The Beatles Let The Monkees Use This Iconic 'Sgt. Pepper's' Song for their Series Finale Episode

The Monkees television series may have only run for two seasons but continues to hold a special place for fans who enjoyed the mayhem and music Mike Nesmith, Peter Tork, Mickey Dolenz, and Davy Jones brought to the small screen. On the air from 1966 through 1968, The Monkees was conceived to tell the adventures of a fledgling band. Subsequently, the series about this group of musicians would spawn a wildly successful band who would forever be linked to Beatlemania. Therefore it was a surprise when The Beatles allowed The Monkees to use a snippet of this iconic Sgt. Pepper’s Lonely Hearts Club Band song for their series finale episode.

‘The Monkees’ pilot was filmed in 1965

The Monkees filmed their pilot episode in 1965. Nesmith, Tork, Dolenz, and Jones had personalities that appeared to mesh on camera. They also looked like a music group. Ultimately, Nesmith played lead guitar, Tork took over bass, Dolenz played drums, and Jones handled lead and backing vocals.

The Monkees debuted its first season in 1966, reported Biography. The men rehearsed their instruments and worked diligently on thier improvisational techniques.

The Monkees ran for a total of 58 episodes. However, the group’s indelible mark on their fans would remain long beyond the airing of their final episode.

Dolenz revealed how The Beatles song appeared in ‘The Monkees’ final episode

On March 25, 1968, the last original episode of The Monkees aired on NBC reported The Monkees Live Almanac.

Titled “The Frodis Caper.” Dolenz had a hand in writing and directing the episode, marking his debut behind the camera.

Ahead of the release of Sgt. Pepper’s Lonely Hearts Club Band, Dolenz visited the studio where The Beatles were recording. He heard the track and fell in love with the song.

During a Monkees Convention question and answer session, captured in a YouTube Clip, Dolenz admitted that during his visit, he heard the track “Good Morning, Good Morning” and “I’m trying to be so cool.”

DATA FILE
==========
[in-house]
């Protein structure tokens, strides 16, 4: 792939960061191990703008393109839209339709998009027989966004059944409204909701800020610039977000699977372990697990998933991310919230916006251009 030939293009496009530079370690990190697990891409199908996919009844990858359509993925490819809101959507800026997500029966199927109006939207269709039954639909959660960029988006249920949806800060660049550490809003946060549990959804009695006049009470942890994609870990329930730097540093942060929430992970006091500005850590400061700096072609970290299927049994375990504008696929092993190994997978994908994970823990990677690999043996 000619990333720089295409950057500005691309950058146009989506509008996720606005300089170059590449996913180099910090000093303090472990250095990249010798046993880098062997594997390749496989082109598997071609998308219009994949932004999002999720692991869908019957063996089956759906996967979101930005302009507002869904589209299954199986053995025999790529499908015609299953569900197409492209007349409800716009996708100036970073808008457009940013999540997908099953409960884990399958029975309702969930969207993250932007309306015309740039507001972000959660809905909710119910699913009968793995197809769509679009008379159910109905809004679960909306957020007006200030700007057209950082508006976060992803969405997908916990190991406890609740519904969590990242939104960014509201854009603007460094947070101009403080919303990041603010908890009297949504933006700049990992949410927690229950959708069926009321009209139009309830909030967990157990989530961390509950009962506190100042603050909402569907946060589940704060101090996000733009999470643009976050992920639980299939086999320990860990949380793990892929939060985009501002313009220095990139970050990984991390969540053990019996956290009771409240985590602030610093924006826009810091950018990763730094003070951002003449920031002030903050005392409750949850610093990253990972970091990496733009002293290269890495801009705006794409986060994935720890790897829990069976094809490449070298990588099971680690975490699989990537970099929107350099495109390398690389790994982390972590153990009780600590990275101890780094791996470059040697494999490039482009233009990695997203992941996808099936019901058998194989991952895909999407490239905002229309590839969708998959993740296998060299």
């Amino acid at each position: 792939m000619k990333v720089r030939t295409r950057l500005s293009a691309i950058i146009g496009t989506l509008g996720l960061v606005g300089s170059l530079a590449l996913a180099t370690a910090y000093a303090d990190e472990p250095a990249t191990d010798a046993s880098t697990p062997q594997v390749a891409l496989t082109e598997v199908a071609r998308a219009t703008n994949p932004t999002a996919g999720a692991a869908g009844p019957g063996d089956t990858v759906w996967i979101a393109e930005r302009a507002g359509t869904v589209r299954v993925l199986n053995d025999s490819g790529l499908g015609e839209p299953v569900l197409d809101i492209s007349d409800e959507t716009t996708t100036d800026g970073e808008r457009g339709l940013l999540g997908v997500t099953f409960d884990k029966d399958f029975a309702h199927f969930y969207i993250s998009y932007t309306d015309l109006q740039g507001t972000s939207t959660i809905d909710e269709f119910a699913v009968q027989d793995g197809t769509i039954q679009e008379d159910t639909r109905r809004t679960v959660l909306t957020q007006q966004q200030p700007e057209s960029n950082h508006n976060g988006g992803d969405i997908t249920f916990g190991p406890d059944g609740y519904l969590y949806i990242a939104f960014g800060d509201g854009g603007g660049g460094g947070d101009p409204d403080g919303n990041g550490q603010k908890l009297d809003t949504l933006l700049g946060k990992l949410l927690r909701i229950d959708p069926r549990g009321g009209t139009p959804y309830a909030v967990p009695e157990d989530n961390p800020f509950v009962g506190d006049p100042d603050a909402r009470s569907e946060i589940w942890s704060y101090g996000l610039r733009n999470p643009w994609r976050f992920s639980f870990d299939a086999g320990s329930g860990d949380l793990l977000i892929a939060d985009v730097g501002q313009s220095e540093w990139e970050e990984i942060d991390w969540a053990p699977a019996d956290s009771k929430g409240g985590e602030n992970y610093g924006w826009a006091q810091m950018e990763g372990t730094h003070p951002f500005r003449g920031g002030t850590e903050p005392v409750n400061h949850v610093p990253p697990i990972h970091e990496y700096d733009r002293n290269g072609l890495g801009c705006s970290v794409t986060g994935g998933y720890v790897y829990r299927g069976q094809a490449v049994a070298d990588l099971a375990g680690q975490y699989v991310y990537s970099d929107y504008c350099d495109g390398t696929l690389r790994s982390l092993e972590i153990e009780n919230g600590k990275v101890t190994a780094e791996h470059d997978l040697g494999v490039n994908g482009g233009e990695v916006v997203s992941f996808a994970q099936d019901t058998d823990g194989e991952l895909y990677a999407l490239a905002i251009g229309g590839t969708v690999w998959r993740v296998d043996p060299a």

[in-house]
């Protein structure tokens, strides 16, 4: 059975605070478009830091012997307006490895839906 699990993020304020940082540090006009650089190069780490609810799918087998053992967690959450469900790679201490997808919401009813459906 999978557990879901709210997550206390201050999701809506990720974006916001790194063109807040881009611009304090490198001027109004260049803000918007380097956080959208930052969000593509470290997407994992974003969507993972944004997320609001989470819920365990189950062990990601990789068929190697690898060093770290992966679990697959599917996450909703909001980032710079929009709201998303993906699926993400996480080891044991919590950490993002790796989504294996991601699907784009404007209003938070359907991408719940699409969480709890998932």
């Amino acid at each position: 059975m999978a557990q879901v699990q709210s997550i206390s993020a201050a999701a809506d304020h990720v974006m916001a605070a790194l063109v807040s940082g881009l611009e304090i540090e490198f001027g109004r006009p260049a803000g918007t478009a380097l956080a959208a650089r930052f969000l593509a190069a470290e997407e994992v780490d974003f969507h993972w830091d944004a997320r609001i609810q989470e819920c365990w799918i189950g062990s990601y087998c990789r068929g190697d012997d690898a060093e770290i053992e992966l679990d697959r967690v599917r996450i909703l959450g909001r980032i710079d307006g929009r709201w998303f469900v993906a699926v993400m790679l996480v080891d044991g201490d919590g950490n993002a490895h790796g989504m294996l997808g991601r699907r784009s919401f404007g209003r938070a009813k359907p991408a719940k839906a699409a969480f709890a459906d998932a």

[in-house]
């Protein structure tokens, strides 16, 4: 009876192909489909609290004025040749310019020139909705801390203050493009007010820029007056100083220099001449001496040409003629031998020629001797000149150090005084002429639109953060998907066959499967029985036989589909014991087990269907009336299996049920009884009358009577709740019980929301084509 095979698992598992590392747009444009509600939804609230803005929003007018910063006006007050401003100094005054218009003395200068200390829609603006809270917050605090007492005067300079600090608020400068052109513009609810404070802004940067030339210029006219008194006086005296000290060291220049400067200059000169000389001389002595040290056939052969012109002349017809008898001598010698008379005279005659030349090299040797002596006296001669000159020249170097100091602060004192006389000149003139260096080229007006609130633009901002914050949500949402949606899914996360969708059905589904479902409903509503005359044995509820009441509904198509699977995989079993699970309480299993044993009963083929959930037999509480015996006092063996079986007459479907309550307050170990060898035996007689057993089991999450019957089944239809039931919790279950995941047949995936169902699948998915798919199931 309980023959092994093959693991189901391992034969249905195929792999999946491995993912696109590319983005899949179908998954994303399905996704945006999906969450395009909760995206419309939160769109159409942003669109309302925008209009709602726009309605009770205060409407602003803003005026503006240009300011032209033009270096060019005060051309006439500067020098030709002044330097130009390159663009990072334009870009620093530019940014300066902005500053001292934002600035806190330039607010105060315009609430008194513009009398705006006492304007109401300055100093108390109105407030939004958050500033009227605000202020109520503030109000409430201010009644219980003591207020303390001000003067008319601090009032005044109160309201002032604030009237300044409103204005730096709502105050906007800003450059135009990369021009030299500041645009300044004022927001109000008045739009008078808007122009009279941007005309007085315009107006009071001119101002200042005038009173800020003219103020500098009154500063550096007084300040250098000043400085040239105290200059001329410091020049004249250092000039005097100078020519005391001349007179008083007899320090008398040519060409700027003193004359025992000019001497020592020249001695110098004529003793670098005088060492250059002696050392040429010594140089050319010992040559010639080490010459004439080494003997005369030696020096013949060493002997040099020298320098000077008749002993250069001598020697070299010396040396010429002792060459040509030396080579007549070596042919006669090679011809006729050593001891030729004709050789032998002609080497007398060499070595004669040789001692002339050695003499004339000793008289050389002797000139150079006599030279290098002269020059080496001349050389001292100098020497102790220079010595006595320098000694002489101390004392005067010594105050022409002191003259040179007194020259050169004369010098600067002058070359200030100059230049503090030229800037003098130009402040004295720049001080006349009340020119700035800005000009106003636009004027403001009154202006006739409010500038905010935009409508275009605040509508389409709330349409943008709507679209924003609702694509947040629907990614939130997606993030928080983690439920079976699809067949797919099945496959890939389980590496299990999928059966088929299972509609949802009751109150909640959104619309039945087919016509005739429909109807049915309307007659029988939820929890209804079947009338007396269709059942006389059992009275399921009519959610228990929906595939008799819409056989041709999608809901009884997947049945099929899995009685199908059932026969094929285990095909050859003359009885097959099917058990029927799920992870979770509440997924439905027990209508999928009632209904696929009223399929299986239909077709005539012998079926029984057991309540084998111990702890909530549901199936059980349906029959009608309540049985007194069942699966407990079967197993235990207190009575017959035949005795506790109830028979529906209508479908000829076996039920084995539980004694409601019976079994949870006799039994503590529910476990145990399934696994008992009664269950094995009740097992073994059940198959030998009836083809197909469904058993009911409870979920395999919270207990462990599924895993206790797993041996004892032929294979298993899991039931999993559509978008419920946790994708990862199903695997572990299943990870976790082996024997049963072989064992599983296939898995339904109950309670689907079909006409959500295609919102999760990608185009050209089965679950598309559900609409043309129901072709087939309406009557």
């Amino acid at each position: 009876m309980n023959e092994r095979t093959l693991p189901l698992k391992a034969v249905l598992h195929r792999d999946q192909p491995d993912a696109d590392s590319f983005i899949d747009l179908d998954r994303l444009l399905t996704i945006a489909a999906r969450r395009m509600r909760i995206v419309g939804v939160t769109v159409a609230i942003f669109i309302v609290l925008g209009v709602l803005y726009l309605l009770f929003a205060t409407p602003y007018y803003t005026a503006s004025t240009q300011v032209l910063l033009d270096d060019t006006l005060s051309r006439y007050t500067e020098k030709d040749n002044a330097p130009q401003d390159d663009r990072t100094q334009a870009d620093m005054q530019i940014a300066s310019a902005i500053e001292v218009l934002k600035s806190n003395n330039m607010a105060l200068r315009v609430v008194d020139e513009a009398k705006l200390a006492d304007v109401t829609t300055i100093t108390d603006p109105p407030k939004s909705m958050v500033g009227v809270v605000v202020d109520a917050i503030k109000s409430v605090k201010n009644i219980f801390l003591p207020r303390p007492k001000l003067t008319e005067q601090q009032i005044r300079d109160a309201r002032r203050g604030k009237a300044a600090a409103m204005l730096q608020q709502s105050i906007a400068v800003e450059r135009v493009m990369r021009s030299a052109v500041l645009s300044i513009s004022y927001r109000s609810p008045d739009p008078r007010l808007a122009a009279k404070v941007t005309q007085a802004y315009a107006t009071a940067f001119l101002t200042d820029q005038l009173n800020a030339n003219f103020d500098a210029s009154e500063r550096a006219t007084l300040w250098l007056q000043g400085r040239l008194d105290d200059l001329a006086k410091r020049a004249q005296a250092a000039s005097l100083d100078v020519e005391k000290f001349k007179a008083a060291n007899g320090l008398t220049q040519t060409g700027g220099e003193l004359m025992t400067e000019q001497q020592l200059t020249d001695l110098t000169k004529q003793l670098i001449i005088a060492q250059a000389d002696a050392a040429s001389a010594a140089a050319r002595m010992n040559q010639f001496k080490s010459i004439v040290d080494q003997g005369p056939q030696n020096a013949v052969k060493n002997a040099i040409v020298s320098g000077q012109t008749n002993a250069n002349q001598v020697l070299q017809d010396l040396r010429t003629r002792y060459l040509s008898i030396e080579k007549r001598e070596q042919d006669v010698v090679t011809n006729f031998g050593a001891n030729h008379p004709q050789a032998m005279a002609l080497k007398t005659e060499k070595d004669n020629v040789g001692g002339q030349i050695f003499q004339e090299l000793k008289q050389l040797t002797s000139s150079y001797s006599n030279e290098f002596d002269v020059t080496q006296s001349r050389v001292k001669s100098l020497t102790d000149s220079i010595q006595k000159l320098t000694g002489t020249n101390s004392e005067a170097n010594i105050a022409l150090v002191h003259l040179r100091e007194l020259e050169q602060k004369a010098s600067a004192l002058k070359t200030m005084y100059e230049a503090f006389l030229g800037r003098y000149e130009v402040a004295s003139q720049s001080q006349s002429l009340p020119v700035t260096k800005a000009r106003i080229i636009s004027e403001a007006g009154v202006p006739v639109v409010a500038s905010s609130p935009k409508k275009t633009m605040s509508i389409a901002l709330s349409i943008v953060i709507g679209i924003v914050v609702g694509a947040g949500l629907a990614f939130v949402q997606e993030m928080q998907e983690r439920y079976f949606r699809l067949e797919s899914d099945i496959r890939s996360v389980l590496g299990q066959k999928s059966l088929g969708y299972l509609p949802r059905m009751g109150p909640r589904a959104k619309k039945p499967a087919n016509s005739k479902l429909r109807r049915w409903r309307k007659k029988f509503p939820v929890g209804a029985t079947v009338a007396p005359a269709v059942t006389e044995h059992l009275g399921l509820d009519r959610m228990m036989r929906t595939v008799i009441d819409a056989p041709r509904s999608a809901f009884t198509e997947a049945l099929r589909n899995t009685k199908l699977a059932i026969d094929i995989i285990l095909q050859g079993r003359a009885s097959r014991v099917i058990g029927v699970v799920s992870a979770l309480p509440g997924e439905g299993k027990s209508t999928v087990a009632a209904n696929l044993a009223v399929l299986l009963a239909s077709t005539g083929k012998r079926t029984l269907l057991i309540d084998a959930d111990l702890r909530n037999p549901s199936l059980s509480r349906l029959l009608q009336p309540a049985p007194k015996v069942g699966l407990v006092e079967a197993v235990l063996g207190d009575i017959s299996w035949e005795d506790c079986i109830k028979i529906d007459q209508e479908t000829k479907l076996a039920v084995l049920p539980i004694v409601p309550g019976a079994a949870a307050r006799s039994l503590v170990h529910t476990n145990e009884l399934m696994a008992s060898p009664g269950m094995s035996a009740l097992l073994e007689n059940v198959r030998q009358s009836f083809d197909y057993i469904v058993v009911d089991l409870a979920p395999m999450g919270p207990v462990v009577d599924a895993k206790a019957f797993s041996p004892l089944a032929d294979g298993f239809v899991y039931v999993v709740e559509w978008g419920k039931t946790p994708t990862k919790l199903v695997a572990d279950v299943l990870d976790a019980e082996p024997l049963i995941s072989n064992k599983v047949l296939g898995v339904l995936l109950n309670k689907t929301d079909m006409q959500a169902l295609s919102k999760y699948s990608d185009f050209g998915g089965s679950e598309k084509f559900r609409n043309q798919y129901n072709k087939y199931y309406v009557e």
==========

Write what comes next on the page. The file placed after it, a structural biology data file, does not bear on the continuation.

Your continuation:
“I got dressed up like I was going to a major party — a Beatlemania funfest, freak-out psycho Jell-O thing,” Dolenz claimed in the clip.

He said he had on “paisley bell-bottoms, ty-died underwear, and my hair up in beads and the Lennon glasses. I looked like a cross between Ronald McDonald and Charlie Manson.”

However, a surprised Dolenz saw The Beatles were all business upon his arrival at the studio.

“I show up, and there’s nobody there except the four guys,” Dolenz recalled.

“The place looks like my high school gymnasium, with flourescent lighting, and there are just the four guys sitting there playing. I was, like, ‘Where are the girls?!’” he joked.

How was ‘Good Morning, Good Morning’ used?

“Good Morning, Good Morning,” which John Lennon claimed was inspired by a Kellogg’s commercial he heard while writing songs (per The Beatles Bible), was heard as the members of The Monkees rolled out of bed.

The episode itself told the story of an evil Wizard Glick, played by comedian Rip Taylor. Glick set out to control the minds of television viewers through the broadcasting of a hypnotic eye.

Reruns of The Brady Bunch can be seen for free on MeTV and Pluto TV and the streaming services Hulu and Paramount+.

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